Judge dismisses most claims by Windham parents Allegations against state on elementary school to continue

By Ethan Weinstein
©2024 VT Digger

Parents in the tiny Windham School District, who sought through a lawsuit to have the district pay tuition to send students elsewhere, have had a majority of their claims dismissed.

But Windham Superior Court Judge David Barra allowed a central part of the suit to continue on allegations that Windham Elementary School, which while operating last spring had fewer than 20 students, failed to meet the state’s educational quality standards.

“The only claim that remains is … for deprivation of the constitutional right to an education under the Education Clause due to Defendants’ failure to provide ‘quality basic education’ as defined by Vermont’s Educational Quality Standards,” Barra wrote in a filing this week.

He specified that the claim would advance only against the state. The town of Windham and Windham Central Supervisory Union, which had been named as defendants in dismissed claims, were not deemed defendants in the remaining claim.

The parents’ lawsuit alleges that Windham Elementary’s small size and limited staffing prevented students from receiving a quality education. They had also argued that the district’s refusal to pay tuition for their children to attend school elsewhere prevented them from receiving a quality education, a claim the judge rejected.

After the lawsuit was first filed in August, the Windham school board voted to temporarily close its elementary school and send students to Townshend Elementary, roughly 10 miles away. Families filing the lawsuit had wanted the district to pay for their kids to attend the Mountain School at Winhall.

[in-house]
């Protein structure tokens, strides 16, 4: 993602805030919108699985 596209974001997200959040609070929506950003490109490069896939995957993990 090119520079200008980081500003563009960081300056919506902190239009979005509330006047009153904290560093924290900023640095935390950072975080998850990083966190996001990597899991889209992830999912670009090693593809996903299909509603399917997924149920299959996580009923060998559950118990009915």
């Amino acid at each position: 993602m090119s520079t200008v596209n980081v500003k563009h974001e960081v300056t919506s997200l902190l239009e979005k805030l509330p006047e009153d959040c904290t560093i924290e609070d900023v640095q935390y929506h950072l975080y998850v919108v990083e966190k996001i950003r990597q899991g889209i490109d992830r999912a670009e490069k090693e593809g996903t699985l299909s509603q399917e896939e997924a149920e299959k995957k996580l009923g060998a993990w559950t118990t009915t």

Recent staffing challenges prompted this year’s closure, administrators have said. But the school’s fate has been under debate for years.

Under Vermont statute, the state secretary of education is responsible for ensuring that schools are providing “substantially equal” educational opportunities. To do this, the secretary is empowered to rearrange districts, close a school, or take “administrative control” of a school.

Deborah Bucknam, the parents’ attorney, called the judge’s decision a “major win,” acknowledging disappointment that all other claims had been dismissed.

As of Friday, the next hearing in the case had not been scheduled, according to the docket.

Windham school district voters will later this year consider whether to close their elementary school and pay to send elementary students to the public and private schools of their choice next year.

The Chester Telegraph republished this article with permission.

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